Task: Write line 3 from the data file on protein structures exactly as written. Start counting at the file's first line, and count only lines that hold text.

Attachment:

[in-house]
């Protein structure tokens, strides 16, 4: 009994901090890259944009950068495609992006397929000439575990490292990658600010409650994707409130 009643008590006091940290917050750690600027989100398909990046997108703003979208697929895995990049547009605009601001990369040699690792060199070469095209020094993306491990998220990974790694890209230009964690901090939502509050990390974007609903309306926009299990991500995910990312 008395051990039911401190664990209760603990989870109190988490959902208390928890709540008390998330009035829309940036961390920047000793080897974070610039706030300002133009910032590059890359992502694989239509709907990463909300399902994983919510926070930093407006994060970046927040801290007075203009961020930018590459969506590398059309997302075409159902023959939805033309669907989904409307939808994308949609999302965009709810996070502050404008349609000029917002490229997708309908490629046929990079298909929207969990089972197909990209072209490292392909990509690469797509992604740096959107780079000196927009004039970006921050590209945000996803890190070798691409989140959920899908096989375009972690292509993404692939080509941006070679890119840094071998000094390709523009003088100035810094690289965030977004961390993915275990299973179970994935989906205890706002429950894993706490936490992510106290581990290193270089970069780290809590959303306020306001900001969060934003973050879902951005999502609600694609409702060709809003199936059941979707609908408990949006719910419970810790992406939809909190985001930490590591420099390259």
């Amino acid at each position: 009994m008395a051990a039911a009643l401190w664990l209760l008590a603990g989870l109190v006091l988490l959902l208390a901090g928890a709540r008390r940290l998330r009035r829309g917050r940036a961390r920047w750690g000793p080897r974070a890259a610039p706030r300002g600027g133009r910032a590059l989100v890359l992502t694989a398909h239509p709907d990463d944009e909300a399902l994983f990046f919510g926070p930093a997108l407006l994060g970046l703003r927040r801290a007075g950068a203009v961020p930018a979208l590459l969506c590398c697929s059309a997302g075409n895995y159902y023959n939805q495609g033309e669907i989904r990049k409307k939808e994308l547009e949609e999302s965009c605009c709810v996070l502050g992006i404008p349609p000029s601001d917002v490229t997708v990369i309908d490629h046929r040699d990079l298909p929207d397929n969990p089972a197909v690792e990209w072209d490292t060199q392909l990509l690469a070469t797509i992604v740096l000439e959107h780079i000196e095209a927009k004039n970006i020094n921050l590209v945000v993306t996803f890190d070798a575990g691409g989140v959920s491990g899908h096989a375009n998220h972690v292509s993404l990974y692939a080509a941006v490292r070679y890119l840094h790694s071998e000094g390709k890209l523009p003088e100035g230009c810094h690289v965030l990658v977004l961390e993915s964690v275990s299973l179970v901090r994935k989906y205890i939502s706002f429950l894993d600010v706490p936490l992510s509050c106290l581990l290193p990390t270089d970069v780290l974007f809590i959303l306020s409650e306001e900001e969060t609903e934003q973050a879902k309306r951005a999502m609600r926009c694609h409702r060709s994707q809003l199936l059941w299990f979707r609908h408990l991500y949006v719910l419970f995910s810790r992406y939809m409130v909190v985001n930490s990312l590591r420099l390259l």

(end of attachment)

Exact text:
């Amino acid at each position: 009994m008395a051990a039911a009643l401190w664990l209760l008590a603990g989870l109190v006091l988490l959902l208390a901090g928890a709540r008390r940290l998330r009035r829309g917050r940036a961390r920047w750690g000793p080897r974070a890259a610039p706030r300002g600027g133009r910032a590059l989100v890359l992502t694989a398909h239509p709907d990463d944009e909300a399902l994983f990046f919510g926070p930093a997108l407006l994060g970046l703003r927040r801290a007075g950068a203009v961020p930018a979208l590459l969506c590398c697929s059309a997302g075409n895995y159902y023959n939805q495609g033309e669907i989904r990049k409307k939808e994308l547009e949609e999302s965009c605009c709810v996070l502050g992006i404008p349609p000029s601001d917002v490229t997708v990369i309908d490629h046929r040699d990079l298909p929207d397929n969990p089972a197909v690792e990209w072209d490292t060199q392909l990509l690469a070469t797509i992604v740096l000439e959107h780079i000196e095209a927009k004039n970006i020094n921050l590209v945000v993306t996803f890190d070798a575990g691409g989140v959920s491990g899908h096989a375009n998220h972690v292509s993404l990974y692939a080509a941006v490292r070679y890119l840094h790694s071998e000094g390709k890209l523009p003088e100035g230009c810094h690289v965030l990658v977004l961390e993915s964690v275990s299973l179970v901090r994935k989906y205890i939502s706002f429950l894993d600010v706490p936490l992510s509050c106290l581990l290193p990390t270089d970069v780290l974007f809590i959303l306020s409650e306001e900001e969060t609903e934003q973050a879902k309306r951005a999502m609600r926009c694609h409702r060709s994707q809003l199936l059941w299990f979707r609908h408990l991500y949006v719910l419970f995910s810790r992406y939809m409130v909190v985001n930490s990312l590591r420099l390259l």